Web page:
MICHAEL D. JACKSON A/K/A MICHAEL JACKSON APPELLANT
STATE OF MISSISSIPPI APPELLEE
OF JUDGMENT: 05/25/2018
LOWNDES COUNTY CIRCUIT COURT HON. LEE SORRELS COLEMAN TRIAL
ATTORNEY FOR APPELLANT: CHRISTOPHER E. KITCHENS
ATTORNEY FOR APPELLEE: OFFICE OF THE ATTORNEY GENERAL BY:
ALICIA MARIE AINSWORTH
DISTRICT ATTORNEY: SCOTT WINSTON COLOM
Following a jury trial, Michael Jackson was found guilty of
exploitation of a minor. The circuit court sentenced Jackson
to a term of twelve years in the custody of the Mississippi
Department of Corrections, with five years suspended and
seven years to serve. Jackson appealed, arguing the circuit
court erred in (1) failing to provide him a probable cause
hearing under Mississippi Code Annotated section
99-3-28(1)(a) (Rev. 2007); (2) failing to suppress his
confession; (3) failing to suppress evidence obtained from
his home; (4) limiting his theory of defense; (5) refusing
his proposed jury instructions; (6) allowing witness
testimony that violated the rules of discovery; and (7)
refusing to grant his motion for a new trial. Finding no
error, we affirm the circuit court's judgment.
In 2013, Jackson was a music teacher and choir director at
Columbus High School in Columbus, Mississippi.
attended Columbus High School but was not one of
Jackson's students. On November 22, 2013, Jackson
messaged K.B. on "Kik," an instant messaging
application ("app") for mobile devices. When K.B.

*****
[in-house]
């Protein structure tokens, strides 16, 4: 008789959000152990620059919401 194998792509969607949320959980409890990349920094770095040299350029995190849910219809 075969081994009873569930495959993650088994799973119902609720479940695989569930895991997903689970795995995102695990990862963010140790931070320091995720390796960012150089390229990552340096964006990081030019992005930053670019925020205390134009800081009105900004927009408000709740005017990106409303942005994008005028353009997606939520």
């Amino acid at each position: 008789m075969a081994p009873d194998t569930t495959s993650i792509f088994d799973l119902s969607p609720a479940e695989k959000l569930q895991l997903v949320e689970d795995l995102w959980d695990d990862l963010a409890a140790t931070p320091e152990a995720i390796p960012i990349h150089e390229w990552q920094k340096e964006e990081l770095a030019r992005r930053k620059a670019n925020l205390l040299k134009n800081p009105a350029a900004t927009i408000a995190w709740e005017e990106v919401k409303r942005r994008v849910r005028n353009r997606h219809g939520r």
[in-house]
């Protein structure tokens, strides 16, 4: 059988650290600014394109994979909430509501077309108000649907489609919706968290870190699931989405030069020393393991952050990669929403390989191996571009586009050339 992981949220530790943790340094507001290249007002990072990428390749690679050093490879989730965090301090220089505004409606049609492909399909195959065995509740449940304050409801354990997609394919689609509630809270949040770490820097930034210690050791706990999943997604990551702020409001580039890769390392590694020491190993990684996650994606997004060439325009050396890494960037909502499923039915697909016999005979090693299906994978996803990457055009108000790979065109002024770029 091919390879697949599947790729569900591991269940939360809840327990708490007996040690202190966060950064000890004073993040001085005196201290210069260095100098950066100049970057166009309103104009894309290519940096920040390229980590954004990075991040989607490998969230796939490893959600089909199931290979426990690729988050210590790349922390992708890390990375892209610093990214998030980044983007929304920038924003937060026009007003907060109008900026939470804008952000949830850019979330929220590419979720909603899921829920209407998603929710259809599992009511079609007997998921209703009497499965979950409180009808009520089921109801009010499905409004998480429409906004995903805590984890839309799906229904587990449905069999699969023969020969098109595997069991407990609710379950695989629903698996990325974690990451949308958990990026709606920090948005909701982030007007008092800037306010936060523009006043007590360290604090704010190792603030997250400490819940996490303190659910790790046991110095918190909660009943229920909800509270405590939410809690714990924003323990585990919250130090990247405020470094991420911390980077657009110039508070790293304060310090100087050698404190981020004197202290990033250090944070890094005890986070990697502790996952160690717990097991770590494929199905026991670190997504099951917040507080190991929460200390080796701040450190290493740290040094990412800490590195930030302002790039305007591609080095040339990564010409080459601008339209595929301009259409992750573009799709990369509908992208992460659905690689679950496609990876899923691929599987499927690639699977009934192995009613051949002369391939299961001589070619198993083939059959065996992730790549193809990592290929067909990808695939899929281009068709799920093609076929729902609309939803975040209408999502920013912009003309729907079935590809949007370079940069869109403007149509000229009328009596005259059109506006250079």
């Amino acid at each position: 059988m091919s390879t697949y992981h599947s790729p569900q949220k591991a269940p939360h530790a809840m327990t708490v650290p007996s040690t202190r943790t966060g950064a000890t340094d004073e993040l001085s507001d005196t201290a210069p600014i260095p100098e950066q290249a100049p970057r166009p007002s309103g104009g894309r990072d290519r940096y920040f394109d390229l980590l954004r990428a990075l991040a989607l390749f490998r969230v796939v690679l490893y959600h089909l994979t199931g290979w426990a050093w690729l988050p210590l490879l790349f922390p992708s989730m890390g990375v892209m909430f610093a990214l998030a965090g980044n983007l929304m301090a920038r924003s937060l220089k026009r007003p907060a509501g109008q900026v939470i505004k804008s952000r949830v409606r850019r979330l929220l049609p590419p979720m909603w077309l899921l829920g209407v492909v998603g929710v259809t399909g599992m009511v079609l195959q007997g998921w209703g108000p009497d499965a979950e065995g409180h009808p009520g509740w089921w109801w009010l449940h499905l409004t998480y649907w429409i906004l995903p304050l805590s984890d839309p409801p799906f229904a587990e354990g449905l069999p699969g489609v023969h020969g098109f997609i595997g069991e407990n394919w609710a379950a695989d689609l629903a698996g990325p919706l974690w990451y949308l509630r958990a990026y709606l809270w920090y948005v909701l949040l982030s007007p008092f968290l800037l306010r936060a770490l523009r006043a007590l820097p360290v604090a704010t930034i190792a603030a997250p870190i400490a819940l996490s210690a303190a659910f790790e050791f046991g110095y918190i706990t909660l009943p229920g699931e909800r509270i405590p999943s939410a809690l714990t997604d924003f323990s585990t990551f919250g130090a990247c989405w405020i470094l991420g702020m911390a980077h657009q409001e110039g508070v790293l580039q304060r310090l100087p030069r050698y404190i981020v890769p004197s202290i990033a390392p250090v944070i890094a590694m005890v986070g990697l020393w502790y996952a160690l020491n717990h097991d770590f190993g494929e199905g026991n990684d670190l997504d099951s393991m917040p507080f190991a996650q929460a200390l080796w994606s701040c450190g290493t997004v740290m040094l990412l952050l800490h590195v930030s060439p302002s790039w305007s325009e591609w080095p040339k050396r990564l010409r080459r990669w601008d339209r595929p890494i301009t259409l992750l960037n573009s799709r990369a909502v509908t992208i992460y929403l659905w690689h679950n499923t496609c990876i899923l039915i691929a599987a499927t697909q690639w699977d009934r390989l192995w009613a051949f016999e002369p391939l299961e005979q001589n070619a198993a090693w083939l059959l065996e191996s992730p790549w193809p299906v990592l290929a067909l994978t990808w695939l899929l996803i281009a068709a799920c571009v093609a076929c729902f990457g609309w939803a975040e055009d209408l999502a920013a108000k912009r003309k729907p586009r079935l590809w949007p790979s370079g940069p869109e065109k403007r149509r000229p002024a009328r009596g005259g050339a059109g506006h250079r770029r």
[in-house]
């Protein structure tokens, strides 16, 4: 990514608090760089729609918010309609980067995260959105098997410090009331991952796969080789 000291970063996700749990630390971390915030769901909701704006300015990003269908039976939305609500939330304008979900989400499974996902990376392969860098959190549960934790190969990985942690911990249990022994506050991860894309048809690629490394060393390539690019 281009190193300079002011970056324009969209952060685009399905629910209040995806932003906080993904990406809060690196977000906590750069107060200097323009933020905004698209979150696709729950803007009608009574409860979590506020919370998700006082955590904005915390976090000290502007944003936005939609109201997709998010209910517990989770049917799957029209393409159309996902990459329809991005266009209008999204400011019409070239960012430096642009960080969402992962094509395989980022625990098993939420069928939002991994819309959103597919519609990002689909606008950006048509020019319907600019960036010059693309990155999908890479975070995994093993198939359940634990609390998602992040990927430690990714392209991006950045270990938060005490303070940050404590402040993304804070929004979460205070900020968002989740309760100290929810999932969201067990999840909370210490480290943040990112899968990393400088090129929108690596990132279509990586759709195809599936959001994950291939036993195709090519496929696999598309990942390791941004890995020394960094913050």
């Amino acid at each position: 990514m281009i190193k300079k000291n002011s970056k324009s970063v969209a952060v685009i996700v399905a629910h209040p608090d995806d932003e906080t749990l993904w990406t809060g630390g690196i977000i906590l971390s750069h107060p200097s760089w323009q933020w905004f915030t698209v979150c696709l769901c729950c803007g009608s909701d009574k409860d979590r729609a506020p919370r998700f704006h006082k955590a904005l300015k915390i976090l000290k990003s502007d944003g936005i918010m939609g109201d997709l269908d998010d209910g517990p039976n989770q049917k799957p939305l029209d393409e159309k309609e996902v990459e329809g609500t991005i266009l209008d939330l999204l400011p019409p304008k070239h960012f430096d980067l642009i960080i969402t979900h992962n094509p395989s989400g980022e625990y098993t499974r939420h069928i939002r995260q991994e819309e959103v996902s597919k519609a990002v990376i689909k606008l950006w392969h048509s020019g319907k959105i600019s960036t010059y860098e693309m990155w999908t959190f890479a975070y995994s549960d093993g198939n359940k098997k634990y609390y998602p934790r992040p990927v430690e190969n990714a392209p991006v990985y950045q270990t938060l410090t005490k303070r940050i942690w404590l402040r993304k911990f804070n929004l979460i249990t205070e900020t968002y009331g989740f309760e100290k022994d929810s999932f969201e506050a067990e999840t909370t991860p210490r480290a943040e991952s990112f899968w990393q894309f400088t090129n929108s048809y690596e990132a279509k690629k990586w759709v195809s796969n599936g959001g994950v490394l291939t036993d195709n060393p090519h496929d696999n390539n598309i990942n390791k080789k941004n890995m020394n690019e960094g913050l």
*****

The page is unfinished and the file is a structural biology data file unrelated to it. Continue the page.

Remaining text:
asked, "who might this be," Jackson responded,
"an admirer . . . I'm afraid to say [because]
I'm older than [you and] I work at CHS . . . ." K.B.
tried guessing, and Jackson messaged, "Before I proceed
I have to tell [you] I'm a guy [and] I don't know if
you would [be] cool with that." K.B. replied, "as
long as you don't try or harass me we cool."
A few days later, Jackson asked K.B. for his cell phone
number, and they began text messaging. Jackson asked K.B.
detailed questions about his sex life and the size of his
penis. Jackson asked K.B. how "big" he was and
suggested K.B. should get paid to receive oral sex. Jackson
then messaged, "[T]hat could be very lucrative for [you]
. . . [why] not get paid to get what [you] already getting .
. . ." K.B. responded, "[I don't know] money
Jackson offered K.B. $50 to give K.B. oral sex. K.B. said
that was too cheap. Jackson then offered $100, and K.B.
replied, "I [was] looking forward to a Salvatore
Ferragamo belt." Jackson then offered $275. K.B. agreed.
They went back and forth on meeting times. On December 7,